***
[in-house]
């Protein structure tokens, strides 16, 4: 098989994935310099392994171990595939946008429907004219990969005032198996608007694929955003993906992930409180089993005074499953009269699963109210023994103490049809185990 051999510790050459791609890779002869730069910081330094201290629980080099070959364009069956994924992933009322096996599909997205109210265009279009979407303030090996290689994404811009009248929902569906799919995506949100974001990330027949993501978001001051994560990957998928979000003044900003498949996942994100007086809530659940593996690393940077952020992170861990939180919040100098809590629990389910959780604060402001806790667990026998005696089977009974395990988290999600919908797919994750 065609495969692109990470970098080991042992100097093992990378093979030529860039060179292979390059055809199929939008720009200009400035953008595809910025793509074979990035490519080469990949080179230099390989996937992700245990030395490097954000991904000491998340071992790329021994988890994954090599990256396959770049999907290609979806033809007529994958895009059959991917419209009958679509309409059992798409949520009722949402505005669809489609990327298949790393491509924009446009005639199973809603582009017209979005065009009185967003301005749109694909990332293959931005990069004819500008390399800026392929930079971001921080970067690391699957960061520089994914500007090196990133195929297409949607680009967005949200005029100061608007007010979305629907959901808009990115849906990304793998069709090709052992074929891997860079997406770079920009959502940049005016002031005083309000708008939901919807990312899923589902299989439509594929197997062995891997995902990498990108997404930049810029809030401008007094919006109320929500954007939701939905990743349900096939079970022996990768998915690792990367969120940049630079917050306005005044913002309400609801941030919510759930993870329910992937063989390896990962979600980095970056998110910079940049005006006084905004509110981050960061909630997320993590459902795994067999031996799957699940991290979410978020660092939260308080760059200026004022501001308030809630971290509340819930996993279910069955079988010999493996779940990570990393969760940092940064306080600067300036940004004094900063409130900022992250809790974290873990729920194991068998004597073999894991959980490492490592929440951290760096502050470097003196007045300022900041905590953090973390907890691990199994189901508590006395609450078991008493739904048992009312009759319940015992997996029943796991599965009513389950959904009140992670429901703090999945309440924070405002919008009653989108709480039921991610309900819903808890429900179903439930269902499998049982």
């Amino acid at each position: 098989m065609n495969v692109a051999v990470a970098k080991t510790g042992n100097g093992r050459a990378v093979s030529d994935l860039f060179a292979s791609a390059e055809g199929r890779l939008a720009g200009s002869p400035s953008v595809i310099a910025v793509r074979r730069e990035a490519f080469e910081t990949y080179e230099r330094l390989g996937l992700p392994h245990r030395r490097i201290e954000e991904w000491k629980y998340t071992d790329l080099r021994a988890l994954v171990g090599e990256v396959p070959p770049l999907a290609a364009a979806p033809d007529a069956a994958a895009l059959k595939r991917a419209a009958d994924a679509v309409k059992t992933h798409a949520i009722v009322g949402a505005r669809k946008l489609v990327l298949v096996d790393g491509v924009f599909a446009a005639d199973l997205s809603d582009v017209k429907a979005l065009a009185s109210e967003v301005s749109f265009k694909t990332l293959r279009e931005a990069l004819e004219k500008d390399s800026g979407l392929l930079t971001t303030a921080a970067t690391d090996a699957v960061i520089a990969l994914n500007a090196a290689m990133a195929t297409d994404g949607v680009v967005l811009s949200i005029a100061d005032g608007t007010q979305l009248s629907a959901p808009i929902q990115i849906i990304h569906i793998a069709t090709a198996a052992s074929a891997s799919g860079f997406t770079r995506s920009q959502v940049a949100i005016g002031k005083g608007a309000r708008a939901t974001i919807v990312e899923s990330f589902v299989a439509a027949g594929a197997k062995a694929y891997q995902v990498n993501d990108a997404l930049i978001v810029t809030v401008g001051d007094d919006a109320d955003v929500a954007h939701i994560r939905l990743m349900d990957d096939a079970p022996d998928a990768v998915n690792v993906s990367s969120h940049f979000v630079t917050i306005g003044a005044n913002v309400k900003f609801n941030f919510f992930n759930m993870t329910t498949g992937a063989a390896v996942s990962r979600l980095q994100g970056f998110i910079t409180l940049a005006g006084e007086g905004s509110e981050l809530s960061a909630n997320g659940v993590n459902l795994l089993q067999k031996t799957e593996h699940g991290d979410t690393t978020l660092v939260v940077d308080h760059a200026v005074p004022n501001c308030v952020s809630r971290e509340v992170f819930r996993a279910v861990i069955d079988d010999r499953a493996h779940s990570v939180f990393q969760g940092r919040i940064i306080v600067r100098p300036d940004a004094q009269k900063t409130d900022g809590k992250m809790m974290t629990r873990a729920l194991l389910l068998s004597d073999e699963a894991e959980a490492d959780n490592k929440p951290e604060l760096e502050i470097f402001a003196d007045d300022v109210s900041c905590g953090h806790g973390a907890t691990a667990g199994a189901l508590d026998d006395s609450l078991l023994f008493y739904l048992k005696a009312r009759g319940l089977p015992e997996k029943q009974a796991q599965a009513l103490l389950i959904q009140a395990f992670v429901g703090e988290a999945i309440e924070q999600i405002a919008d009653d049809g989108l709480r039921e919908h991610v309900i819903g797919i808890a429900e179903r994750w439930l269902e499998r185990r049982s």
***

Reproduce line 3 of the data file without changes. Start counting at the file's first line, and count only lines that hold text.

């Amino acid at each position: 098989m065609n495969v692109a051999v990470a970098k080991t510790g042992n100097g093992r050459a990378v093979s030529d994935l860039f060179a292979s791609a390059e055809g199929r890779l939008a720009g200009s002869p400035s953008v595809i310099a910025v793509r074979r730069e990035a490519f080469e910081t990949y080179e230099r330094l390989g996937l992700p392994h245990r030395r490097i201290e954000e991904w000491k629980y998340t071992d790329l080099r021994a988890l994954v171990g090599e990256v396959p070959p770049l999907a290609a364009a979806p033809d007529a069956a994958a895009l059959k595939r991917a419209a009958d994924a679509v309409k059992t992933h798409a949520i009722v009322g949402a505005r669809k946008l489609v990327l298949v096996d790393g491509v924009f599909a446009a005639d199973l997205s809603d582009v017209k429907a979005l065009a009185s109210e967003v301005s749109f265009k694909t990332l293959r279009e931005a990069l004819e004219k500008d390399s800026g979407l392929l930079t971001t303030a921080a970067t690391d090996a699957v960061i520089a990969l994914n500007a090196a290689m990133a195929t297409d994404g949607v680009v967005l811009s949200i005029a100061d005032g608007t007010q979305l009248s629907a959901p808009i929902q990115i849906i990304h569906i793998a069709t090709a198996a052992s074929a891997s799919g860079f997406t770079r995506s920009q959502v940049a949100i005016g002031k005083g608007a309000r708008a939901t974001i919807v990312e899923s990330f589902v299989a439509a027949g594929a197997k062995a694929y891997q995902v990498n993501d990108a997404l930049i978001v810029t809030v401008g001051d007094d919006a109320d955003v929500a954007h939701i994560r939905l990743m349900d990957d096939a079970p022996d998928a990768v998915n690792v993906s990367s969120h940049f979000v630079t917050i306005g003044a005044n913002v309400k900003f609801n941030f919510f992930n759930m993870t329910t498949g992937a063989a390896v996942s990962r979600l980095q994100g970056f998110i910079t409180l940049a005006g006084e007086g905004s509110e981050l809530s960061a909630n997320g659940v993590n459902l795994l089993q067999k031996t799957e593996h699940g991290d979410t690393t978020l660092v939260v940077d308080h760059a200026v005074p004022n501001c308030v952020s809630r971290e509340v992170f819930r996993a279910v861990i069955d079988d010999r499953a493996h779940s990570v939180f990393q969760g940092r919040i940064i306080v600067r100098p300036d940004a004094q009269k900063t409130d900022g809590k992250m809790m974290t629990r873990a729920l194991l389910l068998s004597d073999e699963a894991e959980a490492d959780n490592k929440p951290e604060l760096e502050i470097f402001a003196d007045d300022v109210s900041c905590g953090h806790g973390a907890t691990a667990g199994a189901l508590d026998d006395s609450l078991l023994f008493y739904l048992k005696a009312r009759g319940l089977p015992e997996k029943q009974a796991q599965a009513l103490l389950i959904q009140a395990f992670v429901g703090e988290a999945i309440e924070q999600i405002a919008d009653d049809g989108l709480r039921e919908h991610v309900i819903g797919i808890a429900e179903r994750w439930l269902e499998r185990r049982s």